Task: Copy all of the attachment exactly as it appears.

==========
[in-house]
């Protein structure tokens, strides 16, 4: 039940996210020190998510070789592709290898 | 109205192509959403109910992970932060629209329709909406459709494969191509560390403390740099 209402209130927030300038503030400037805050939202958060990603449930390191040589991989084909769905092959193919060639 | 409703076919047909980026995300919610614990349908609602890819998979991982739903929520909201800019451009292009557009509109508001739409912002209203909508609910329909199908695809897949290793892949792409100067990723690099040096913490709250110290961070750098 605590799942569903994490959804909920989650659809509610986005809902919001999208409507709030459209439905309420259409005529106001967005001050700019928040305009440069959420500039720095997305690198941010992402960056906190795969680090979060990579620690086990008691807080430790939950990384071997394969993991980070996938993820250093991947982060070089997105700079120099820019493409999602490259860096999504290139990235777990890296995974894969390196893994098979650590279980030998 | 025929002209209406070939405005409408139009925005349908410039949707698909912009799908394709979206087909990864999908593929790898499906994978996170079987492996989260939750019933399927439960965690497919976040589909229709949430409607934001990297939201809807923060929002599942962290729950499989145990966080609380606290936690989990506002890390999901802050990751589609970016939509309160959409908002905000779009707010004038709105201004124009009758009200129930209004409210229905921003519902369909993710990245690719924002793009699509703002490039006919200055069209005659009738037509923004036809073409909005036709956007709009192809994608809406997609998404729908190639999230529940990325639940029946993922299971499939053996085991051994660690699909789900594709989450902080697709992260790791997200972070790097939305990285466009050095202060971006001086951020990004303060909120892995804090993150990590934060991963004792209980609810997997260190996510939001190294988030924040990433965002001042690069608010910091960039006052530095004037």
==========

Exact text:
[in-house]
């Protein structure tokens, strides 16, 4: 039940996210020190998510070789592709290898 | 109205192509959403109910992970932060629209329709909406459709494969191509560390403390740099 209402209130927030300038503030400037805050939202958060990603449930390191040589991989084909769905092959193919060639 | 409703076919047909980026995300919610614990349908609602890819998979991982739903929520909201800019451009292009557009509109508001739409912002209203909508609910329909199908695809897949290793892949792409100067990723690099040096913490709250110290961070750098 605590799942569903994490959804909920989650659809509610986005809902919001999208409507709030459209439905309420259409005529106001967005001050700019928040305009440069959420500039720095997305690198941010992402960056906190795969680090979060990579620690086990008691807080430790939950990384071997394969993991980070996938993820250093991947982060070089997105700079120099820019493409999602490259860096999504290139990235777990890296995974894969390196893994098979650590279980030998 | 025929002209209406070939405005409408139009925005349908410039949707698909912009799908394709979206087909990864999908593929790898499906994978996170079987492996989260939750019933399927439960965690497919976040589909229709949430409607934001990297939201809807923060929002599942962290729950499989145990966080609380606290936690989990506002890390999901802050990751589609970016939509309160959409908002905000779009707010004038709105201004124009009758009200129930209004409210229905921003519902369909993710990245690719924002793009699509703002490039006919200055069209005659009738037509923004036809073409909005036709956007709009192809994608809406997609998404729908190639999230529940990325639940029946993922299971499939053996085991051994660690699909789900594709989450902080697709992260790791997200972070790097939305990285466009050095202060971006001086951020990004303060909120892995804090993150990590934060991963004792209980609810997997260190996510939001190294988030924040990433965002001042690069608010910091960039006052530095004037």